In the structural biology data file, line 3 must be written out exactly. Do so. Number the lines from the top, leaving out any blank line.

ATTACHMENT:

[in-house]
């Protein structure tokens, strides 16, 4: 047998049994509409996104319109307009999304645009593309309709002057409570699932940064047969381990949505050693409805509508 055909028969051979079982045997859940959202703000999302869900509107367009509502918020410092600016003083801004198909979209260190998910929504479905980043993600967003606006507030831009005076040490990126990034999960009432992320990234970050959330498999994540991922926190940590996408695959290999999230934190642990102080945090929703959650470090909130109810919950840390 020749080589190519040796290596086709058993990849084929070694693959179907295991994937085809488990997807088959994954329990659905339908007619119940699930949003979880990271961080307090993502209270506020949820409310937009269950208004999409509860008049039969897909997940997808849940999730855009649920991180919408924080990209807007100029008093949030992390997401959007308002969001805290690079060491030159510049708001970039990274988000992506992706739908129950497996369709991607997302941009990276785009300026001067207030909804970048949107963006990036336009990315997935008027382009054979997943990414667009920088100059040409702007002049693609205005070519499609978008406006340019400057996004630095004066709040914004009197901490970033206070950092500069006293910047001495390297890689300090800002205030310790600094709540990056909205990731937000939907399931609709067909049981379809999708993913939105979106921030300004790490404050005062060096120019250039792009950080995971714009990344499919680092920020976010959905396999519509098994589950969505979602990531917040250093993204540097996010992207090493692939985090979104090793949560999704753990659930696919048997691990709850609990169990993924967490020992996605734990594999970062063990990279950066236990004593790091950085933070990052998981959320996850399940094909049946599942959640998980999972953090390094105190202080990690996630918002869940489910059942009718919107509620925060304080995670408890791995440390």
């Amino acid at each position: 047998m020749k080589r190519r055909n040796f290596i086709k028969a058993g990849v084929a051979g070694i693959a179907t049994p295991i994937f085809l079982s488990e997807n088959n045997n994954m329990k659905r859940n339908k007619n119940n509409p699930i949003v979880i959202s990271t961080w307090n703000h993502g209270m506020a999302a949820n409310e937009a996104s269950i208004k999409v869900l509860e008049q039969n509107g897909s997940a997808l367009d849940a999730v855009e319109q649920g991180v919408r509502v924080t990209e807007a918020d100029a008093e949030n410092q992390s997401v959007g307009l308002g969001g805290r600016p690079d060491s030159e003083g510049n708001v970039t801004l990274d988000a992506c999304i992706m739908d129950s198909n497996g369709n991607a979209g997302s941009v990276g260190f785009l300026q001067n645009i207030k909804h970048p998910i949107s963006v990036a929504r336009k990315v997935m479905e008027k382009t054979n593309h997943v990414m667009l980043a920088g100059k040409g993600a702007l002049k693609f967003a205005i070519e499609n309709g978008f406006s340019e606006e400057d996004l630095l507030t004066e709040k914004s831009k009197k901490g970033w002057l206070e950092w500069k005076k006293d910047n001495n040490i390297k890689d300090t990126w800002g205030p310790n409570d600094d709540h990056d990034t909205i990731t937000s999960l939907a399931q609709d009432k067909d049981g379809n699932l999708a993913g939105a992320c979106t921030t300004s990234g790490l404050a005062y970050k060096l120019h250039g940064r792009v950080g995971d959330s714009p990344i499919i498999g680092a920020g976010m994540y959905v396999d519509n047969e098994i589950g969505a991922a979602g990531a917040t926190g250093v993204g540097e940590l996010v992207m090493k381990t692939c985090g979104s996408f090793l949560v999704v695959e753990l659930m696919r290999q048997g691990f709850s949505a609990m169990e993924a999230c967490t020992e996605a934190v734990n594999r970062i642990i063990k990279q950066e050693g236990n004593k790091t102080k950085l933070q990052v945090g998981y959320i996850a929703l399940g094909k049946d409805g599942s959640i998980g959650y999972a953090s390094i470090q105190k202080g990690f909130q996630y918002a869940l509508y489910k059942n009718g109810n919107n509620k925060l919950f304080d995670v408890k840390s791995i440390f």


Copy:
């Amino acid at each position: 047998m020749k080589r190519r055909n040796f290596i086709k028969a058993g990849v084929a051979g070694i693959a179907t049994p295991i994937f085809l079982s488990e997807n088959n045997n994954m329990k659905r859940n339908k007619n119940n509409p699930i949003v979880i959202s990271t961080w307090n703000h993502g209270m506020a999302a949820n409310e937009a996104s269950i208004k999409v869900l509860e008049q039969n509107g897909s997940a997808l367009d849940a999730v855009e319109q649920g991180v919408r509502v924080t990209e807007a918020d100029a008093e949030n410092q992390s997401v959007g307009l308002g969001g805290r600016p690079d060491s030159e003083g510049n708001v970039t801004l990274d988000a992506c999304i992706m739908d129950s198909n497996g369709n991607a979209g997302s941009v990276g260190f785009l300026q001067n645009i207030k909804h970048p998910i949107s963006v990036a929504r336009k990315v997935m479905e008027k382009t054979n593309h997943v990414m667009l980043a920088g100059k040409g993600a702007l002049k693609f967003a205005i070519e499609n309709g978008f406006s340019e606006e400057d996004l630095l507030t004066e709040k914004s831009k009197k901490g970033w002057l206070e950092w500069k005076k006293d910047n001495n040490i390297k890689d300090t990126w800002g205030p310790n409570d600094d709540h990056d990034t909205i990731t937000s999960l939907a399931q609709d009432k067909d049981g379809n699932l999708a993913g939105a992320c979106t921030t300004s990234g790490l404050a005062y970050k060096l120019h250039g940064r792009v950080g995971d959330s714009p990344i499919i498999g680092a920020g976010m994540y959905v396999d519509n047969e098994i589950g969505a991922a979602g990531a917040t926190g250093v993204g540097e940590l996010v992207m090493k381990t692939c985090g979104s996408f090793l949560v999704v695959e753990l659930m696919r290999q048997g691990f709850s949505a609990m169990e993924a999230c967490t020992e996605a934190v734990n594999r970062i642990i063990k990279q950066e050693g236990n004593k790091t102080k950085l933070q990052v945090g998981y959320i996850a929703l399940g094909k049946d409805g599942s959640i998980g959650y999972a953090s390094i470090q105190k202080g990690f909130q996630y918002a869940l509508y489910k059942n009718g109810n919107n509620k925060l919950f304080d995670v408890k840390s791995i440390f």